Action of August 3 1746

3rd August 1746
Part of : War of the Austrian Succession (1740/12/16 - 1748/10/18)
Previous action : Action of 1746-05-01 1.5.1746
Next action : Action of 10th Aug. 1746 10.8.1746


Great Britain

British Squadron, Cornelius Mitchell (d.1749)
Ship NameCommanderNotes
Ship NameCommanderNotes
Strafford (58) Cornelius Mitchell (d.1749)Fleet Flagship
Lennox (70) Peter Lawrence (d.1758)
Plymouth (60) Digby Dent (1710-1761)
Worcester (58) Thomas Andrews (d.1756)
Milford (44) Edward Rich (d.1753)
Seahorse (20) Henry Dennis (d.1757)
Drake (14) Edward Clarke (c.1708-1779)

Royaume de France

French Squadron, Chevalier Hubert de Brienne (Comte de Conflans) (1690-1777)
Ship NameCommanderNotes
Ship NameCommanderNotes
Le Terrible (78) Chevalier Hubert de Brienne (Comte de Conflans) (1690-1777)Fleet Flagship
Le Neptune (74)  
L'Alcyon (50)  
La Gloire (46)  

Notes on Action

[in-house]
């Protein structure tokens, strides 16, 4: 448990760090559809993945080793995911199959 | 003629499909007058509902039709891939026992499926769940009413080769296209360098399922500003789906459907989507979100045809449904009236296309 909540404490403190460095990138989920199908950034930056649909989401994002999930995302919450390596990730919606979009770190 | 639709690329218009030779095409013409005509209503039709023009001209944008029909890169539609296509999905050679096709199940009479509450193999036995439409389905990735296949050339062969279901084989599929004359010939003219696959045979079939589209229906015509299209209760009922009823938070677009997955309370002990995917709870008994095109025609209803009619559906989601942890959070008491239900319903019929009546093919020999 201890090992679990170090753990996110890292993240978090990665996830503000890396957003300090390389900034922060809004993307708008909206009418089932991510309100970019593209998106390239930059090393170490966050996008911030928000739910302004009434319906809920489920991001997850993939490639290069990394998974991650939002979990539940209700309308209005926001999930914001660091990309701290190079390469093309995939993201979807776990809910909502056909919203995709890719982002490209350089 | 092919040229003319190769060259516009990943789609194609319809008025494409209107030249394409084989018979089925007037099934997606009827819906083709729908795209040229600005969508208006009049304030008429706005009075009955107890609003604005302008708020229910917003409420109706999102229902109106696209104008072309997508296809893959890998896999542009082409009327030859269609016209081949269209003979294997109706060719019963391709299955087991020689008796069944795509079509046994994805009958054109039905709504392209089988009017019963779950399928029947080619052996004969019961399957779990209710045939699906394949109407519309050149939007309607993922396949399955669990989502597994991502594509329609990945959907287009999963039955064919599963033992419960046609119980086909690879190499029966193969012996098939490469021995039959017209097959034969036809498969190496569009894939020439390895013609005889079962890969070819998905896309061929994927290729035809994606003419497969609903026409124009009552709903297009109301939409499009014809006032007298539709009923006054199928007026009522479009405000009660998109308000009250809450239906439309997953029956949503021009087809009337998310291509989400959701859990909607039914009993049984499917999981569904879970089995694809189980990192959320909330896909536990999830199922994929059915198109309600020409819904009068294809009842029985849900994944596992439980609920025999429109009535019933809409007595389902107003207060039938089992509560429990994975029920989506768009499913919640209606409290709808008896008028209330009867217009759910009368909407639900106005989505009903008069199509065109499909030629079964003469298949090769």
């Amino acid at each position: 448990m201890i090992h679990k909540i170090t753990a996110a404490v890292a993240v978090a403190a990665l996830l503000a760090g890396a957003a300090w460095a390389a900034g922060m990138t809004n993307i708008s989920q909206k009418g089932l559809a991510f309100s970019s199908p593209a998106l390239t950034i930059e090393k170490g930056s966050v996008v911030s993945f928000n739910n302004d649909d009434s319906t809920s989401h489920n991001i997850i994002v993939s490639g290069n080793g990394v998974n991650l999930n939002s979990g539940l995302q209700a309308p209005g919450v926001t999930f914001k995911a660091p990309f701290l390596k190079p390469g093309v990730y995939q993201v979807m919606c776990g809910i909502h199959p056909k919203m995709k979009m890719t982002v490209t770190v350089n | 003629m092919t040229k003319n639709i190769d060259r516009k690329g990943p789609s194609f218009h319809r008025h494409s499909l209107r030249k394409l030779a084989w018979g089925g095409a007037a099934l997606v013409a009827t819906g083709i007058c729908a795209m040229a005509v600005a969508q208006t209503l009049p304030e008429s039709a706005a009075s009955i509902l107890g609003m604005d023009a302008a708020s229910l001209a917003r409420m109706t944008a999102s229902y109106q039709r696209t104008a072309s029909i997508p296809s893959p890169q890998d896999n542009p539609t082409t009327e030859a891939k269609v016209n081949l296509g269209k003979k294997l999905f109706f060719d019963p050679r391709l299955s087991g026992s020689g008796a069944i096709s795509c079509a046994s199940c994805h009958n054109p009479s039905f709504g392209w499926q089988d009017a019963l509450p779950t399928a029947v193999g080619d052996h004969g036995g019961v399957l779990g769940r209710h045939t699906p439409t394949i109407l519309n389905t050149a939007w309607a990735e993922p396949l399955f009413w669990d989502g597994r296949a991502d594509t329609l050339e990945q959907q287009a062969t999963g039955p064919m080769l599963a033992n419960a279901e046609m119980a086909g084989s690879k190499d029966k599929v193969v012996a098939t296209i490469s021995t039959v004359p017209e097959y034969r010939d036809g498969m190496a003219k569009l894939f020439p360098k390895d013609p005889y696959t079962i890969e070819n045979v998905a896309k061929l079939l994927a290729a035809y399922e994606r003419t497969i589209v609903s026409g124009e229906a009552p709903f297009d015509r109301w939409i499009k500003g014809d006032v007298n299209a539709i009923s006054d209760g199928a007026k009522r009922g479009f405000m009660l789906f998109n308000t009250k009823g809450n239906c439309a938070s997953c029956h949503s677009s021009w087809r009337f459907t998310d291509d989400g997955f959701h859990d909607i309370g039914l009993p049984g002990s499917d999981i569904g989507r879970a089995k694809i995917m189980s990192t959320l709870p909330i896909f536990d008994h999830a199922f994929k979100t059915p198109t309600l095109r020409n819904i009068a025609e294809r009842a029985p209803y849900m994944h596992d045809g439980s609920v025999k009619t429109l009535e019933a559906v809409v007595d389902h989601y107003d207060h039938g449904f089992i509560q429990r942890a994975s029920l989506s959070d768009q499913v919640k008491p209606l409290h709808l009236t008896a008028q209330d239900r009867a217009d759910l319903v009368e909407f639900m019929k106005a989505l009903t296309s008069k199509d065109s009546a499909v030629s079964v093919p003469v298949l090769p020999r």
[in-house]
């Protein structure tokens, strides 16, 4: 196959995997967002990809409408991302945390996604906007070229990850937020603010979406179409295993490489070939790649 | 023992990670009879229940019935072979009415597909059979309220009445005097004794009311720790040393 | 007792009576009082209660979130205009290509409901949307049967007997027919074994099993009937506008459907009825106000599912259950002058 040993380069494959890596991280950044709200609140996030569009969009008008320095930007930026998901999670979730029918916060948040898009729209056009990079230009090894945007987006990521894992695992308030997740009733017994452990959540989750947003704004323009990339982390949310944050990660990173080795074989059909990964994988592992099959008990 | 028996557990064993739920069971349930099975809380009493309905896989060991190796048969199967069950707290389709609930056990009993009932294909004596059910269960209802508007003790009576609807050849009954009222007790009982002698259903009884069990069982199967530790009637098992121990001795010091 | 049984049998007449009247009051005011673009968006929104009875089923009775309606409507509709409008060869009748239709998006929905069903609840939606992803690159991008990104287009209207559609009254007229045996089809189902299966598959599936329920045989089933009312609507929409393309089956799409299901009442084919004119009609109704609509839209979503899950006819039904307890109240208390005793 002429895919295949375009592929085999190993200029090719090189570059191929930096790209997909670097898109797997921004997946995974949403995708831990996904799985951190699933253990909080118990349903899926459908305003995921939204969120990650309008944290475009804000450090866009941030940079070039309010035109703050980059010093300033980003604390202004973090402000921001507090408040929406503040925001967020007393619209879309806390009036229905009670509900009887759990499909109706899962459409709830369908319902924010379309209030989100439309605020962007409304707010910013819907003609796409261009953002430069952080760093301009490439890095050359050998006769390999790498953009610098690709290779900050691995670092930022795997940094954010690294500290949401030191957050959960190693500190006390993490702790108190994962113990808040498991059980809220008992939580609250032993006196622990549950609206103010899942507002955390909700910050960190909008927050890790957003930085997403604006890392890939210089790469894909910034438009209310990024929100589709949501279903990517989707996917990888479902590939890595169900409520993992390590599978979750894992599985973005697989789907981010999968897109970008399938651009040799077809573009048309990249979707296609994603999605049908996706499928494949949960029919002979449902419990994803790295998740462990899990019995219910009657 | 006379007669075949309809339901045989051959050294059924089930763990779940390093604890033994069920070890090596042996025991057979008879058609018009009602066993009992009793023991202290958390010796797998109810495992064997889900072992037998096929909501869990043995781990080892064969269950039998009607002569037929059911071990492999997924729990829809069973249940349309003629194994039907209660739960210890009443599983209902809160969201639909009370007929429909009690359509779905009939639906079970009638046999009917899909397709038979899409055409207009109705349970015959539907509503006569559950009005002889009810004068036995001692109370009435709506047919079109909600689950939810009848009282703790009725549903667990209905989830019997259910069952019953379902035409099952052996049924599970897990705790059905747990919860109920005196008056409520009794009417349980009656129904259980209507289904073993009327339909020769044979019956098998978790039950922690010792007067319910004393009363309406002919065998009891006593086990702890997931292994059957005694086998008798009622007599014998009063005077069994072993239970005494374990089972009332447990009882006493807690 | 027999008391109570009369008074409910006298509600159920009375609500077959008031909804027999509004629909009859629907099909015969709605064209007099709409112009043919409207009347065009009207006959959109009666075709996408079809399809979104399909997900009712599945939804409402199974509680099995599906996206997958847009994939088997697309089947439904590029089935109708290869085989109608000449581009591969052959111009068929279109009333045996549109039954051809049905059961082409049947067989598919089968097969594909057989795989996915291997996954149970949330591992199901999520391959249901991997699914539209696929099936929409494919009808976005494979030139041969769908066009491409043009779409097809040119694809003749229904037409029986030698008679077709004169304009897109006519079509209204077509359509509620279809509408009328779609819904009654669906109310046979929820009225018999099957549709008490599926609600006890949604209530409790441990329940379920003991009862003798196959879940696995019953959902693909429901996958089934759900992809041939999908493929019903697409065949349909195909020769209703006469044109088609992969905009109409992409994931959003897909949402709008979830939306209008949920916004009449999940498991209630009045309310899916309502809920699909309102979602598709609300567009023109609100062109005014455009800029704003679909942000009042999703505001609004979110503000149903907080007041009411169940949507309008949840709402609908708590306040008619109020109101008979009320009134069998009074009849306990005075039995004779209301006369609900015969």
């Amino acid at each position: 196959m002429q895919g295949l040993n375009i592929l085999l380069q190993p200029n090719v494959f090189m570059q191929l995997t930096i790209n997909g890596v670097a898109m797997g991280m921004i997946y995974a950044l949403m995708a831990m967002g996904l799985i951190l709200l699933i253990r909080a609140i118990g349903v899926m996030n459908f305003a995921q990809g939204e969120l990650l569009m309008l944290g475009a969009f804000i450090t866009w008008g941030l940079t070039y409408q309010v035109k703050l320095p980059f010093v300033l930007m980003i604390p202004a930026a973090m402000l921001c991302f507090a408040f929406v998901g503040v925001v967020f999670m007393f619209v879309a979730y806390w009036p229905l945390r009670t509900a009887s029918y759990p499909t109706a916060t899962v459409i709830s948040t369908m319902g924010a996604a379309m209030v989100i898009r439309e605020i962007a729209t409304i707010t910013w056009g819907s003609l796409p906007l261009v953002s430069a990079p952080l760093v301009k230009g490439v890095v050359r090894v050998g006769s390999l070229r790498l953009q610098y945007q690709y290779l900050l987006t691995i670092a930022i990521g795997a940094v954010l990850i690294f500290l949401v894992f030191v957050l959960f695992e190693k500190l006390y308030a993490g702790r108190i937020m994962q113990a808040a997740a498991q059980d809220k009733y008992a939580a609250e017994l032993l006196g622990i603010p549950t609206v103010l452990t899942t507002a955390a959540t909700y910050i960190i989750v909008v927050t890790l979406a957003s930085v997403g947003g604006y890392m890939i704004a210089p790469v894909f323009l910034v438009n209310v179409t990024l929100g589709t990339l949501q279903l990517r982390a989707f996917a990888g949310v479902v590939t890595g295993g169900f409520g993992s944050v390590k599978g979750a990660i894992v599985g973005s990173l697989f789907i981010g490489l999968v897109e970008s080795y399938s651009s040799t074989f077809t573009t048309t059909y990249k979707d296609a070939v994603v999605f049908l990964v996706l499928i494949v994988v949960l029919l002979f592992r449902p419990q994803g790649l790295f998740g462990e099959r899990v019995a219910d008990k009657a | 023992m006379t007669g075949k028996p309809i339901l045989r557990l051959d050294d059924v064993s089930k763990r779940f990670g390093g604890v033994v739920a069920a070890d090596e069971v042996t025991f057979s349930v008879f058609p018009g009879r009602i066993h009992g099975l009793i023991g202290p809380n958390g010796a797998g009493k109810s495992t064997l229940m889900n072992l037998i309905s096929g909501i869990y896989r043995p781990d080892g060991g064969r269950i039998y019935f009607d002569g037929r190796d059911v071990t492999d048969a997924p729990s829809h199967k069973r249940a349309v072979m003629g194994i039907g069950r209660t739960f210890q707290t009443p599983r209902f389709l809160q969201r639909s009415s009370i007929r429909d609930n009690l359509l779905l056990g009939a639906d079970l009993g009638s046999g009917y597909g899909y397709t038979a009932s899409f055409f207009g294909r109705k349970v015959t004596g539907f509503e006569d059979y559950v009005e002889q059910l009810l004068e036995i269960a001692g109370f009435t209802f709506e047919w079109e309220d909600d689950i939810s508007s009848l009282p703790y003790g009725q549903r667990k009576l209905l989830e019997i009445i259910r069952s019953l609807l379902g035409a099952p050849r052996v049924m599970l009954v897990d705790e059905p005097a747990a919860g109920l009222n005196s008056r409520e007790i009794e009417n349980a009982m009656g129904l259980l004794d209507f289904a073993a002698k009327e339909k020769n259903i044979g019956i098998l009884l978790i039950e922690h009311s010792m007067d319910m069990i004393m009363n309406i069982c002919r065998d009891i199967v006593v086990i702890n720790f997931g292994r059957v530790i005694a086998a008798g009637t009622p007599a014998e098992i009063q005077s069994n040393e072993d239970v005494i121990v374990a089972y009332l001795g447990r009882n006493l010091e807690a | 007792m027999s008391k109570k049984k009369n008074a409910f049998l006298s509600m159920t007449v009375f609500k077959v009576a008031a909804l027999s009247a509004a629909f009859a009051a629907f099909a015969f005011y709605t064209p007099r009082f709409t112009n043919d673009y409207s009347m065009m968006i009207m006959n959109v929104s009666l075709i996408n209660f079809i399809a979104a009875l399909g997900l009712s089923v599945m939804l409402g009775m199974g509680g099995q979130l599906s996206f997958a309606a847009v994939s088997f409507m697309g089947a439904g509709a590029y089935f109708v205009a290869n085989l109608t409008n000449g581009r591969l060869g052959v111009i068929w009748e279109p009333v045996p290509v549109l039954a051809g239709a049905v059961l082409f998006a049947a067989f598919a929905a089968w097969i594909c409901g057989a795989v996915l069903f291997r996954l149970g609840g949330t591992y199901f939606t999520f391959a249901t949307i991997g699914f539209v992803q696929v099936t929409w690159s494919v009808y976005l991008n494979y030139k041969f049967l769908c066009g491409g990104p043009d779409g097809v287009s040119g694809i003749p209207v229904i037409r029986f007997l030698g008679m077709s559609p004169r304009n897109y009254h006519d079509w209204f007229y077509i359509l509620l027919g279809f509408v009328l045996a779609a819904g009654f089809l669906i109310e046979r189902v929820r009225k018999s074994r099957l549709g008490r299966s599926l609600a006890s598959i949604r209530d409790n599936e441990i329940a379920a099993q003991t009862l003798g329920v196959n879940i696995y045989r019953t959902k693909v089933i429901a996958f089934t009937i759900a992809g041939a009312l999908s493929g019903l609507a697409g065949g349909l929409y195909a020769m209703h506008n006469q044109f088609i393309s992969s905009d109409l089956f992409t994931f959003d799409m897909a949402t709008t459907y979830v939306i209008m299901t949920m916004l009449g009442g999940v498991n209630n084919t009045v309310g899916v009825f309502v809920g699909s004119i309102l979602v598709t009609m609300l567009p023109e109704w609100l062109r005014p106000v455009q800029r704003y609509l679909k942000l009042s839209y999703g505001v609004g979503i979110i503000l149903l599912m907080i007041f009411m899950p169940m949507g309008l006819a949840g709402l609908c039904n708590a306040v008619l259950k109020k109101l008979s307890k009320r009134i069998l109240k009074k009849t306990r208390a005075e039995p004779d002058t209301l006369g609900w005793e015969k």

At Jamaica, Vice-Admiral Davers commanded until his death; but, being very ill with gout, had to depute Captain Cornelius Mitchell to go in search of M. de Conflans, who was expected with a convoy of ninety merchantmen at Cape Francois. Mitchell had four sail of the line, a frigate, and a sloop Conflans had but four vessels in all and Mitchell's superiority, though small, should, perhaps, have sufficed. Mitchell sighted the convoy on August 3rd off Cape St. Nicolas; but, as promptly as possible, he ordered his ships to close, and held a council of war. It was thereupon resolved to wait till daylight before bearing down upon the enemy; but, on the following morning, Mitchell was so backward in bringing on an engagement, in spite of the evident willingness of Conflans, that at 4 P.M. the squadrons had not exchanged a shot. At that hour everything was in his favour, and the breeze was fair; but he hauled to the wind and shortened sail. The enemy, after he had recovered from his astonishment, gave chase; and his headmost ship overhauled the Lenox, 64, at about 8 P.M., and fought her, without result, for an hour and a half. Mitchell that night ordered his ships to proceed without lights, and laid his course for Jamaica, where, on October 16th, owing to the death of Vice-Admiral Davers, the command devolved upon him. His behaviour having been represented to the Admiralty, he was superseded, and was tried at Jamaica by court-martial on January 28th following. The court convicted him of cowardice and neglect of duty; but less severe than many of the naval courts of that period, sentenced him only to be mulcted of five years' pay, adjudging him at the same time to be incapable of again serving in the Navy.

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